Getting the bank to the table was crucial to putting pressure on Hunter, according to UHAB, and the militant strategy appears to have worked. “We are optimistic that tenant representatives, the owners, UHAB and the bank will have a follow up meeting soon,” said Harris, “where we can air all the issues and find practical solutions which benefit all parties.”

Sam Suzuki, the property developer behind Hunter Property Management LLC.

Sam Suzuki, the property developer behind Hunter Property Management LLC.

But Harris has more to worry about than just negative publicity. Dime Bank had backed the $13.2 million purchase of the six buildings in May 2009 to a company called BXP 1 LLC. This is managed by the same property developer who owns Hunter: Sam Suzuki. This “over-leveraged” position is now a critical problem, according to Levy, while residents like Castro have also stopped paying rent in protest, further weakening the buildings’ financial position. “But (even) if everybody were paying their rent,” Levy said, “the buildings would still have negative cash flow.”

Dime Savings Bank backed the original $16.6 million sale of the six buildings to the Ocelot group in July 2007. Ocelot had built up a portfolio of almost 30 buildings in Bronx, all of which were backed by Fannie Mae – with the exception of the six Dime-backed buildings. Ocelot’s principals then pulled their investment in late 2008 and sought to sell the entire portfolio to Sam Suzuki. But that deal collapsed earlier this year and Fannie Mae was forced to put its buildings into foreclosure.

A portable heater in one of the Hunter buildings is a necessity. Many of the building have infrequent heat. Photo by Matthew Huisman

A portable heater in a Hunter-managed apartment. Many of the buildings often go with out heat. Photo by Matthew Huisman

While the clamor surrounding the condition of the Ocelot buildings grew in the Bronx over the summer–even attracting the attention of U.S. Senator, Charles Schumer–Suzuki bought six of the buildings in May. The debt on the other Ocelot buildings has since been sold to another developer in a deal praised by UHAB and the city. But Suzuki’s buildings remain out of the spotlight, despite their decrepit state.

The six buildings have 2,519 open violations with the Department of Housing Preservation and Development as of Dec. 6. The worst conditions are in Castro’s building on East 172nd Street, which has 528 violations. Two of the Highbridge buildings are now listed amongst the 200 most distressed buildings in the city. The violations include everything from the infestation of rats, roaches and mice to lead-based paint peeling from the walls.

“The supers used to paint before and they don’t even do that now,” Rios said. “There’s graffiti all over the place. You can even see the lead from the paint chipping out.”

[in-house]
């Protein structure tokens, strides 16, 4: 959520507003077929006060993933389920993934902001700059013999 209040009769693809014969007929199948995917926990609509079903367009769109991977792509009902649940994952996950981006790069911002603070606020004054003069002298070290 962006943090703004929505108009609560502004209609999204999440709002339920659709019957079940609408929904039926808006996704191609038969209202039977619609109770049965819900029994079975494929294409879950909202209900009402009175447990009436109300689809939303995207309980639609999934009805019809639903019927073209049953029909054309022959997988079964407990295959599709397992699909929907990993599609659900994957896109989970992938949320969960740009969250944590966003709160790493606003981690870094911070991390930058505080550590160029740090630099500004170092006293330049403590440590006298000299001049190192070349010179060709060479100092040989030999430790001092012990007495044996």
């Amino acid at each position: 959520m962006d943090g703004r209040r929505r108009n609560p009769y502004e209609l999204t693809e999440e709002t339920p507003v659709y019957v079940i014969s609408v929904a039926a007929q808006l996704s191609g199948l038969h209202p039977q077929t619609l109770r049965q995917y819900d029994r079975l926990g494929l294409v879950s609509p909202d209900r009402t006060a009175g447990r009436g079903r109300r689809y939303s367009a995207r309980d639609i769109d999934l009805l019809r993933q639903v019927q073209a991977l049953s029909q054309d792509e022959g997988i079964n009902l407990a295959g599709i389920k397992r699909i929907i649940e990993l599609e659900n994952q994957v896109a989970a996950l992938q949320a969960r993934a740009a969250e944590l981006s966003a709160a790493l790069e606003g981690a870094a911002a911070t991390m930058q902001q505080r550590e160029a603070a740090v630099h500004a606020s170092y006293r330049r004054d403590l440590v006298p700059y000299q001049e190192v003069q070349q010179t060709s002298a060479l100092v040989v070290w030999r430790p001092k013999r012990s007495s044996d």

The buildings have the potential for even more violations, but many go unreported. A lot of the residents receive a rent subsidy from the city, said Emmanuel Attram, a Ghanaian resident of another Hunter-managed property on nearby 1268 Stratford Avenue, and don’t protest their conditions for fear of losing it.

This isn’t the only reason. “There are a lot of illegal immigrants in this building,” said Walter H. Clark, another Stratford Avenue resident. “A lot of them won’t complain.”

Castro’s court complaint against Hunter has already resulted in a court order from the Bronx Housing Court requiring Hunter to make various repairs to her building. “Some repairs have been made and some have not,” said Steven Di Cesare, Castro’s lawyer. “We can talk to the landlord more or go back to the courts – they’re the options.”

Hunter’s Alice Belmonte did not respond to questions from Bronxink.org about the company, the court case or about Sam Suzuki, as she said the company had an exclusive deal in place with another media outlet, which she would not name.

Conditions have deteriorated since Ocelot sold these buildings in May 2009. Photo by Matthew Huisman

Conditions have deteriorated since Ocelot sold these buildings in May 2009. Photo by Matthew Huisman

Suzuki’s profile on Linkedin.com describes him as the principal in Hunter, which was registered with New York State’s Division of Corporations in November 2008. The profile also states that he was a principal until last year in another company called Vintage Group LLC, which was “responsible for the acquisition and development of over $500 million in real estate developments.”

In 2008, Hudson Valley Bank foreclosed on one of his properties in Sands Point, Long Island, NY, in order to secure a $2.7 million debt. ChinaTrust Bank recently secured a $3.3 million judgment against the same property.

“The Daily News” reported last month that yet another entity linked to Suzuki called Venator Capital LLC had purchased the RKO Keith’s Theater in Flushing, Queens, for $20 million. Suzuki more recently told “The New York Times” that he has yet to close the deal. The New York City property registry does not list any purchases by Venator Capital, however, while the Division of Corporations has no record of the company. According to Suzuki’s profile, Venator Capital invests in distressed properties and its expertise is “the acquisition of troubled assets.”

Martha Castro said she cannot afford to make the repairs to her apartment on her own. Parts of the linoleum floor in her kitchen and bathroom caved in after a fire seven years ago damaged the structural integrity of the building. Earlier this month, Castro paid for a handyman to plaster the walls and paint, yet cracks and discoloration caused by leaky pipes still persist. “The things that have improved here,” Castro said, “they’ve come out of my pocket.” But having invested money and time in her home, she is hesitant to change. “You get settled in a place and you don’t want to move.”

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A Cab Tale